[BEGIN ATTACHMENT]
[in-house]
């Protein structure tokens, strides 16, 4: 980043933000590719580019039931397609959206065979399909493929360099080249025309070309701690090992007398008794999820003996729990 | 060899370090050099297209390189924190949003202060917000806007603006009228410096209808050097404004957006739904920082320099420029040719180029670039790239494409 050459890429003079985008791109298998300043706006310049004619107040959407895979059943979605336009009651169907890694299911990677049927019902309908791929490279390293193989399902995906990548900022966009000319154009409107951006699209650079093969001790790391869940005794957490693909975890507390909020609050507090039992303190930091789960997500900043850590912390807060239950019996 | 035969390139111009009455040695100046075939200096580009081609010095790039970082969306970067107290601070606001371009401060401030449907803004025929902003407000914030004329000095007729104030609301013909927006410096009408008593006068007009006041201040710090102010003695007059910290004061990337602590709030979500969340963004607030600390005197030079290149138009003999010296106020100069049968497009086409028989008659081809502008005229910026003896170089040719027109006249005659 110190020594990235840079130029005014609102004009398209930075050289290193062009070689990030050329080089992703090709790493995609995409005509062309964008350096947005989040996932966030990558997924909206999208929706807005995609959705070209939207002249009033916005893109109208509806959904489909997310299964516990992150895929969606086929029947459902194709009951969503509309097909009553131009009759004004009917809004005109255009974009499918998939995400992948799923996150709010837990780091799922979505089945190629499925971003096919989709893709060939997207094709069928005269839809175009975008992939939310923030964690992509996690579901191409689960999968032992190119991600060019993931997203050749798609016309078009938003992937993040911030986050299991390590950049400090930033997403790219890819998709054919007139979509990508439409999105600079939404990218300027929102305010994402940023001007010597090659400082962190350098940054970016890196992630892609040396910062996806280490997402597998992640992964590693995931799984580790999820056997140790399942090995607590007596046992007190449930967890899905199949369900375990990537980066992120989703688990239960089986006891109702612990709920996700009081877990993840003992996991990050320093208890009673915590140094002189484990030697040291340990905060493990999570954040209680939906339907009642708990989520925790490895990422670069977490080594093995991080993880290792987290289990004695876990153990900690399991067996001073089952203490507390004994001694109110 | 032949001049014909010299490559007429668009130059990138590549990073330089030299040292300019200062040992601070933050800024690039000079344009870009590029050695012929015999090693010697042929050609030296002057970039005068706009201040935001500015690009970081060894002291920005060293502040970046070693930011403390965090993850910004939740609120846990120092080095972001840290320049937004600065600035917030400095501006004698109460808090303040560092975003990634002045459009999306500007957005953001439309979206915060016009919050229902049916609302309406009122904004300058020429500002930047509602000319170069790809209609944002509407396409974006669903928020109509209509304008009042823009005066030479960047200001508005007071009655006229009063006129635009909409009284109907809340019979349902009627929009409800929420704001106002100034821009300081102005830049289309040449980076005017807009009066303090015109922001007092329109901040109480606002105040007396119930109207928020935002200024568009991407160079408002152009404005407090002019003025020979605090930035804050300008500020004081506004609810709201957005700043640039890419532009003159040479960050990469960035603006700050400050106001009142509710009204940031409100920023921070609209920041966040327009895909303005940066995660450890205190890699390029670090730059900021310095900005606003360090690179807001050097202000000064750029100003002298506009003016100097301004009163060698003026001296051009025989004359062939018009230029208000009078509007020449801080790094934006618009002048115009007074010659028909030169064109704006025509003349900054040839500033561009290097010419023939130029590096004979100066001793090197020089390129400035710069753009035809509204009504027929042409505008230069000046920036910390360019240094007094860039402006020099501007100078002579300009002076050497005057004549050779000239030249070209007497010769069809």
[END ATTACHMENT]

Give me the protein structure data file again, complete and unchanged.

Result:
[in-house]
């Protein structure tokens, strides 16, 4: 980043933000590719580019039931397609959206065979399909493929360099080249025309070309701690090992007398008794999820003996729990 | 060899370090050099297209390189924190949003202060917000806007603006009228410096209808050097404004957006739904920082320099420029040719180029670039790239494409 050459890429003079985008791109298998300043706006310049004619107040959407895979059943979605336009009651169907890694299911990677049927019902309908791929490279390293193989399902995906990548900022966009000319154009409107951006699209650079093969001790790391869940005794957490693909975890507390909020609050507090039992303190930091789960997500900043850590912390807060239950019996 | 035969390139111009009455040695100046075939200096580009081609010095790039970082969306970067107290601070606001371009401060401030449907803004025929902003407000914030004329000095007729104030609301013909927006410096009408008593006068007009006041201040710090102010003695007059910290004061990337602590709030979500969340963004607030600390005197030079290149138009003999010296106020100069049968497009086409028989008659081809502008005229910026003896170089040719027109006249005659 110190020594990235840079130029005014609102004009398209930075050289290193062009070689990030050329080089992703090709790493995609995409005509062309964008350096947005989040996932966030990558997924909206999208929706807005995609959705070209939207002249009033916005893109109208509806959904489909997310299964516990992150895929969606086929029947459902194709009951969503509309097909009553131009009759004004009917809004005109255009974009499918998939995400992948799923996150709010837990780091799922979505089945190629499925971003096919989709893709060939997207094709069928005269839809175009975008992939939310923030964690992509996690579901191409689960999968032992190119991600060019993931997203050749798609016309078009938003992937993040911030986050299991390590950049400090930033997403790219890819998709054919007139979509990508439409999105600079939404990218300027929102305010994402940023001007010597090659400082962190350098940054970016890196992630892609040396910062996806280490997402597998992640992964590693995931799984580790999820056997140790399942090995607590007596046992007190449930967890899905199949369900375990990537980066992120989703688990239960089986006891109702612990709920996700009081877990993840003992996991990050320093208890009673915590140094002189484990030697040291340990905060493990999570954040209680939906339907009642708990989520925790490895990422670069977490080594093995991080993880290792987290289990004695876990153990900690399991067996001073089952203490507390004994001694109110 | 032949001049014909010299490559007429668009130059990138590549990073330089030299040292300019200062040992601070933050800024690039000079344009870009590029050695012929015999090693010697042929050609030296002057970039005068706009201040935001500015690009970081060894002291920005060293502040970046070693930011403390965090993850910004939740609120846990120092080095972001840290320049937004600065600035917030400095501006004698109460808090303040560092975003990634002045459009999306500007957005953001439309979206915060016009919050229902049916609302309406009122904004300058020429500002930047509602000319170069790809209609944002509407396409974006669903928020109509209509304008009042823009005066030479960047200001508005007071009655006229009063006129635009909409009284109907809340019979349902009627929009409800929420704001106002100034821009300081102005830049289309040449980076005017807009009066303090015109922001007092329109901040109480606002105040007396119930109207928020935002200024568009991407160079408002152009404005407090002019003025020979605090930035804050300008500020004081506004609810709201957005700043640039890419532009003159040479960050990469960035603006700050400050106001009142509710009204940031409100920023921070609209920041966040327009895909303005940066995660450890205190890699390029670090730059900021310095900005606003360090690179807001050097202000000064750029100003002298506009003016100097301004009163060698003026001296051009025989004359062939018009230029208000009078509007020449801080790094934006618009002048115009007074010659028909030169064109704006025509003349900054040839500033561009290097010419023939130029590096004979100066001793090197020089390129400035710069753009035809509204009504027929042409505008230069000046920036910390360019240094007094860039402006020099501007100078002579300009002076050497005057004549050779000239030249070209007497010769069809």